Wednesday 23 Apr
 
 
CD reviews

IndianGiver - Understudies

There’s a difference between being derivative and being inspired by something, a line a lot of artists can’t seem to find — or at least don’t care to.
04/22/2014 | Comments 0

Dustin Prinz - Eleven

Few musicians take the time to master their instrument in the way that Oklahoma City singer-songwriter Dustin Prinz has; he’s a guitar virtuoso in every sense of the word, and Eleven gives him the chance to show just how far he can push that skill.
04/15/2014 | Comments 0

Horse Thief – Fear in Bliss

Listening to Horse Thief’s previous release — the haphazardly melodramatic Grow Deep, Grow Wild — felt like a chore. Whatever potential the Oklahoma City folk-pop act demonstrated on the EP was obscured behind a formulaic, contrived and ultimately hollow cloud. But it at least offered a glimmer of promise for a band consisting of, frankly, five pretty talented dudes. Critics saw it; the band’s management saw it; its current label, Bella Union, saw it; and its increasingly fervid fan base saw it.
04/08/2014 | Comments 0

Colourmusic — May You Marry Rich

There’s always a sense of danger when debuting songs in a live setting and playing them well. Without having heard the studio versions, expectations are set according to the live incarnations. But capturing the breadth of free-flowing atmosphere and sheer volume on a disc, vinyl or digital file isn’t the easiest thing to do, especially for a band as vociferous as Colourmusic.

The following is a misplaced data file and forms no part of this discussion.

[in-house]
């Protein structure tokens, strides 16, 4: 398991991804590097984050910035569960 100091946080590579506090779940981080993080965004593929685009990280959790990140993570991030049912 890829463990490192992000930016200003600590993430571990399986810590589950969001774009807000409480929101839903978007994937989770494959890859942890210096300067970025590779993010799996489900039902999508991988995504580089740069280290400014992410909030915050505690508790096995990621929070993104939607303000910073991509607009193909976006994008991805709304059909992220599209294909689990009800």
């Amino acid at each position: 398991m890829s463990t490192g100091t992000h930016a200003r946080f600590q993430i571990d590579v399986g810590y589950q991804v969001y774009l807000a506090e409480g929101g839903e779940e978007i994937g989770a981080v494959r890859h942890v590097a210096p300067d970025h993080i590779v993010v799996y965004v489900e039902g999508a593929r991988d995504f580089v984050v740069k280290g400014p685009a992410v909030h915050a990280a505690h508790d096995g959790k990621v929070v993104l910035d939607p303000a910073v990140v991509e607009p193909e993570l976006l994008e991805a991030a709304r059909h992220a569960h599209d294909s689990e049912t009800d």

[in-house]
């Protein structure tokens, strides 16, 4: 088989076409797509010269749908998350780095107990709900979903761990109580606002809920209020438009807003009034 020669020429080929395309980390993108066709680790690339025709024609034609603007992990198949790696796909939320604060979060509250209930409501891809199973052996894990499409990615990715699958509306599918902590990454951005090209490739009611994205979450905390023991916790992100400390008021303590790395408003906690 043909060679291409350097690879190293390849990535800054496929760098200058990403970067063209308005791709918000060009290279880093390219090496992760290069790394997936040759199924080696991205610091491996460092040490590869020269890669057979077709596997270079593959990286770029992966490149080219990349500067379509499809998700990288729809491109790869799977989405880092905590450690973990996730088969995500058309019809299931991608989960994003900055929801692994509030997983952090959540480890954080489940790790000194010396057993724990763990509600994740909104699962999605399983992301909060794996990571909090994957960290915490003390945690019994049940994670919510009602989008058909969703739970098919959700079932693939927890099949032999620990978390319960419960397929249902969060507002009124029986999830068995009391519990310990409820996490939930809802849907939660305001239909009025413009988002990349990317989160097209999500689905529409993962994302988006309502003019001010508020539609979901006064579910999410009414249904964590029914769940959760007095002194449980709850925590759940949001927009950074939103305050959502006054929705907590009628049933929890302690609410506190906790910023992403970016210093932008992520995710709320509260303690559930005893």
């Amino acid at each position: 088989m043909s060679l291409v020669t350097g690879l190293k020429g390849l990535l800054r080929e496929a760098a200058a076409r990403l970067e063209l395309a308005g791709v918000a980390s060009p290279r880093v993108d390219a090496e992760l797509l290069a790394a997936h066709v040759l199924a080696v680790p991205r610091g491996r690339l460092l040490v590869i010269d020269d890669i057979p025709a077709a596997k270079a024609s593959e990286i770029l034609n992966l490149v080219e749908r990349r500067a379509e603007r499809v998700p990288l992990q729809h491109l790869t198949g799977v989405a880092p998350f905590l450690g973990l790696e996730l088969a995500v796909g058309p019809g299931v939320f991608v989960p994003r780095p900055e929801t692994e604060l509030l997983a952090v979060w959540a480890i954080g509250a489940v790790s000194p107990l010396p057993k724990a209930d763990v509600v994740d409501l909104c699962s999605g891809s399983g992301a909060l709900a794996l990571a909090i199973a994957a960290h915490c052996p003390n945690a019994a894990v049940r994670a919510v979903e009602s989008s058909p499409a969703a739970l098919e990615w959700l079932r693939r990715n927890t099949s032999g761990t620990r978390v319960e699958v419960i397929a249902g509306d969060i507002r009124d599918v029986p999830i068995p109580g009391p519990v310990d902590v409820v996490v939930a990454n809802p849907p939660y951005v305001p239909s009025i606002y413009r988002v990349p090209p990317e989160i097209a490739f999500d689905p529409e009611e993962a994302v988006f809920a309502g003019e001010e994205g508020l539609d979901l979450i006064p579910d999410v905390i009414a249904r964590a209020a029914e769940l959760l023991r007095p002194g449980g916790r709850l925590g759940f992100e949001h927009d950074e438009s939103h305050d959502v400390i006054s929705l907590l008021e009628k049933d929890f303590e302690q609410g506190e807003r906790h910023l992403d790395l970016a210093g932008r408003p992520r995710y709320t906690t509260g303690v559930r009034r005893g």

04/01/2014 | Comments 0

Em and the MotherSuperiors — Churches into Theaters

As titles go, Churches into Theaters is an apt descriptor for the debut album from Oklahoma City rockers Em and the MotherSuperiors. It’s a reverential record, one that shares the gospel of classic rock, blues and soul but embraces the need to refashion it for modern times, channeling The Dead Weather, Grace Potter and Cage the Elephant along the way.
03/25/2014 | Comments 0
 

VOTD: Sufjan Stevens live at WNYC


Watch Sufy play ‘Pleasure Principle’ with half of The National

By Matt Carney July 26th, 2011

Last week on his Postpostrock.com blog, Daniel J. Kushner published a terrific, three-part interview with neon gaff tape-wearing indie Americana folk artist Sufjan Stevens that focused on his most recent release, the odd but intriguing departure, “The Age of Adz.” Sufjan’s not known to give many interviews, so I definitely encourage you to give this one a read.

Attentive viewers will recognize one of the Dessner brothers (they’re twins, so bonus points to whoever can tell me which one it is) on this intimate live-in-studio session for WNYC radio in New York, and attentive listeners will recognize the song as the end of Sufjan’s epic suite, “Impossible Soul,” from “The Age of Adz.”

 
  • Currently 3.5/5 Stars.
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